StanChart Q1 profit doubles to $1 billion as bad loans fall

Lawrence White

* Profit bounces to $1 billion

* Loan impairments fall 58 percent

* Shares up 3 pct, investors eye return of dividend

(Updates shares, adds analyst reaction)

LONDON, April 26 (Reuters) - Standard Chartered

almost doubled its profit in the first three months of the year

after a sharp fall in losses from bad loans, raising the

prospect of the Asia-focused bank resuming dividend payments.

StanChart said it made a pre-tax profit of $1 billion, up

from $589 million in the same period a year ago. The bank booked

a $198 million pound loan impairment charge, much less than the

roughly $500 million expected by analysts.

StanChart is attempting to show investors it can return to

growth after a sweeping restructuring under Chief Executive Bill

Winters succeeded in cutting costs but at the expense of much

lower revenues.

"This is an encouraging first quarter but we are not getting

carried away," Chief Financial Officer Andy Halford told

reporters on a conference call.

StanChart's shares rose as much as 4 percent in London

before settling up 3 percent by 0915 GMT on Wednesday following

the results announcement, the best performing stock in the

European STOXX index of major bank shares.

The bank's shares have risen 13 percent in the year to date,

with analysts saying it is among the best positioned of its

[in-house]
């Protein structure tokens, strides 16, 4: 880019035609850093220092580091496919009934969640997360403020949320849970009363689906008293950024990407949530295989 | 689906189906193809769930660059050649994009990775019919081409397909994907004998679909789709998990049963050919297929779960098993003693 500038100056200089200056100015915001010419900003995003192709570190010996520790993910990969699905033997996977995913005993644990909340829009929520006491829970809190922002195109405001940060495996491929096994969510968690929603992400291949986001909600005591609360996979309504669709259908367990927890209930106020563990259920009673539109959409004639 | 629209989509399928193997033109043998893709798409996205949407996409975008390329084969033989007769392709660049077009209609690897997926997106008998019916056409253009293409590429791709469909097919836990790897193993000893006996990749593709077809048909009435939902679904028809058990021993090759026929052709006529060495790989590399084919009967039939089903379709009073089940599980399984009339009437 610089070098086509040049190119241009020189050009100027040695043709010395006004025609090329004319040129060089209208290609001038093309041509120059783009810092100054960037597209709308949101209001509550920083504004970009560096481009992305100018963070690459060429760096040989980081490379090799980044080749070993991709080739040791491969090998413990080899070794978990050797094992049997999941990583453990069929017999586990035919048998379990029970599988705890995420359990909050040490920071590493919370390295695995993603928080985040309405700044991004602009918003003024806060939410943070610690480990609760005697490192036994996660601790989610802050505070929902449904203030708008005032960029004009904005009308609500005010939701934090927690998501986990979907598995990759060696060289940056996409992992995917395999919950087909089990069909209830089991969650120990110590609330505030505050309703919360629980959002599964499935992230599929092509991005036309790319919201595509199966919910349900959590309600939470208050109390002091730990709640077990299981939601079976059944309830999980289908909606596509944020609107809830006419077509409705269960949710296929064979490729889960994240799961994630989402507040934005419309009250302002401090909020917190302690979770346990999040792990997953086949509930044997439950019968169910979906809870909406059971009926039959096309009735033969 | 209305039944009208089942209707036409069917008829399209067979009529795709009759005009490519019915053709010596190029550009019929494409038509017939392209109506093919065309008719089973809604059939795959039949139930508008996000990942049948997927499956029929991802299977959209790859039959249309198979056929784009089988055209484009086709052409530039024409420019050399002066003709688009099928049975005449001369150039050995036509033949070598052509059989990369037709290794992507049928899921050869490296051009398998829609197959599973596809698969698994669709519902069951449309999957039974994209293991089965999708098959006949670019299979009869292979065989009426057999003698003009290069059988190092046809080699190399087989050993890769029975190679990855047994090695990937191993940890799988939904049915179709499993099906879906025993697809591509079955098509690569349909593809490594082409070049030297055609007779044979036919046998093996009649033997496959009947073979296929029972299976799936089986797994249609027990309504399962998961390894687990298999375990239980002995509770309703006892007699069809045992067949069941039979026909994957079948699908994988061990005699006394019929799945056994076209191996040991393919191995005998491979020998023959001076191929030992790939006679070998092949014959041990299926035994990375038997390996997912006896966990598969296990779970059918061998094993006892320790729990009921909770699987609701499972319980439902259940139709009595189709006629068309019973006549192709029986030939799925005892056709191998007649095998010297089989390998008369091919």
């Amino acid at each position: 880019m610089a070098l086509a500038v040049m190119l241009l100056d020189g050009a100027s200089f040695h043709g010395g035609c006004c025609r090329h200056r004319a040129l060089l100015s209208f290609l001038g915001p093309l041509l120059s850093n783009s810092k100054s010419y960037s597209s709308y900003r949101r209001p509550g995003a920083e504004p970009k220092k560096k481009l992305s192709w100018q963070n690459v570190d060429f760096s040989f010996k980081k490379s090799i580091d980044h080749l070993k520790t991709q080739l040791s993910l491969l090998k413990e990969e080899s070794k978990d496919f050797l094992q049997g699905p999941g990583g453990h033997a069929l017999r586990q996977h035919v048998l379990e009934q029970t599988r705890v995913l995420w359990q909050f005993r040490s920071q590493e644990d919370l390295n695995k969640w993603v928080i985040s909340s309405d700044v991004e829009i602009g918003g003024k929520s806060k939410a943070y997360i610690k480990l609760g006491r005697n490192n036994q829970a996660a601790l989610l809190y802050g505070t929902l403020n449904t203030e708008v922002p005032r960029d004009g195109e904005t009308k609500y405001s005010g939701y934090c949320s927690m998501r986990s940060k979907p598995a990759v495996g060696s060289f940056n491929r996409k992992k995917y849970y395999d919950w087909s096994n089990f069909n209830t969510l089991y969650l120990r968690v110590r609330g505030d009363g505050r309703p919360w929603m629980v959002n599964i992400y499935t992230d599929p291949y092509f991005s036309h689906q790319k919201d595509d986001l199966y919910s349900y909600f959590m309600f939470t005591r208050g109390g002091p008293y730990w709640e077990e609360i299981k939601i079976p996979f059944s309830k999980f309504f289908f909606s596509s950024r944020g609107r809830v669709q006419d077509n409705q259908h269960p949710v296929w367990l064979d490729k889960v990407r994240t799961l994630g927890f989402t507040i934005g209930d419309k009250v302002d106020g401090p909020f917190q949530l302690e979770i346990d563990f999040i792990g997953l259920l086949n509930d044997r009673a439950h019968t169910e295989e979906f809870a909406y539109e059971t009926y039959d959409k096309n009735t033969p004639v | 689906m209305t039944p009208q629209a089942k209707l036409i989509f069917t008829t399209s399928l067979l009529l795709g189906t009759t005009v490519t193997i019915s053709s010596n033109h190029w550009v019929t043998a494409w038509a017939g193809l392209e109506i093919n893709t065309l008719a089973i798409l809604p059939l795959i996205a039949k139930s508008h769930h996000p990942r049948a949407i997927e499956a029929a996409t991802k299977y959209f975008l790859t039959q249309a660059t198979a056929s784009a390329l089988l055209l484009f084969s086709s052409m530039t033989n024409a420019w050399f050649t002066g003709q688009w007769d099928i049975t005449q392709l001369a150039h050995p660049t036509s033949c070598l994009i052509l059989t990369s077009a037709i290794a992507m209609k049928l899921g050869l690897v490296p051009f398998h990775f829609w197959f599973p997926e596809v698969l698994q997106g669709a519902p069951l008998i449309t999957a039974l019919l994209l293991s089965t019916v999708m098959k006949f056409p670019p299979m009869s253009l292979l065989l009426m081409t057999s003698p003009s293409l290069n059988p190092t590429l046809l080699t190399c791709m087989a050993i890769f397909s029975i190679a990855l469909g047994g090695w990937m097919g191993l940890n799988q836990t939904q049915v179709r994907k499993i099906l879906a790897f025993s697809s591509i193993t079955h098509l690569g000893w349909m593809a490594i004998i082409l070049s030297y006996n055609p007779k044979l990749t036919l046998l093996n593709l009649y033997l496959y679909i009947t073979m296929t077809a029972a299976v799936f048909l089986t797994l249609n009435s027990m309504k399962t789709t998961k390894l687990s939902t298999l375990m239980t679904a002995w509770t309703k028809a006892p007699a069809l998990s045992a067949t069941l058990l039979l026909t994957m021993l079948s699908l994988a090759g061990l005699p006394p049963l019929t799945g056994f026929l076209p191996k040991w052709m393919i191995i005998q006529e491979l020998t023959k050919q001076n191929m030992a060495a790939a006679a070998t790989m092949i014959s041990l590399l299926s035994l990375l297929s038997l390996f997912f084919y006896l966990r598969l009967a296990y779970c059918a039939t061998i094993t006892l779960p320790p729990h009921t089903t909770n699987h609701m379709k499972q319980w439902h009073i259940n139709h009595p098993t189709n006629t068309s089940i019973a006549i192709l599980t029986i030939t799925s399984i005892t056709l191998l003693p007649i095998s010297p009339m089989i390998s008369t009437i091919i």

peers to benefit from increasing U.S. interest rates and

stronger trade flows in Asia, where it has most of its business.


Standard Chartered's core capital ratio rose to 13.8

percent, making StanChart one of the best-capitalised major

Europe-based banks and increasing the prospects of a return to

dividend paying after it dropped payouts for 2016 due to

restructuring costs.

CFO Halford said the bank's board is aware of the appetite

from shareholders for a resumption in dividends, but said the

bank must first ensure its recovery can be sustained and that

StanChart can meet changing regulatory capital demands.

"Shareholders want confidence when dividends resume that

there will be an enduring flow," he told reporters.

Analysts sounded a note of caution following the results,

noting that while the bank's falling bad loan costs were

impressive it is still struggling to grow its revenues.

"Revenue performance was flattered by lower quality

sources," said Joseph Dickerson, analyst at Jefferies in London.

The bulk of the bank's improved revenues in the first

quarter came from 'asset-liability management'- fine-tuning of

the bank's debts and investments rather than sustainable fresh

income from customers.

(Editing by Rachel Armstrong and Keith Weir)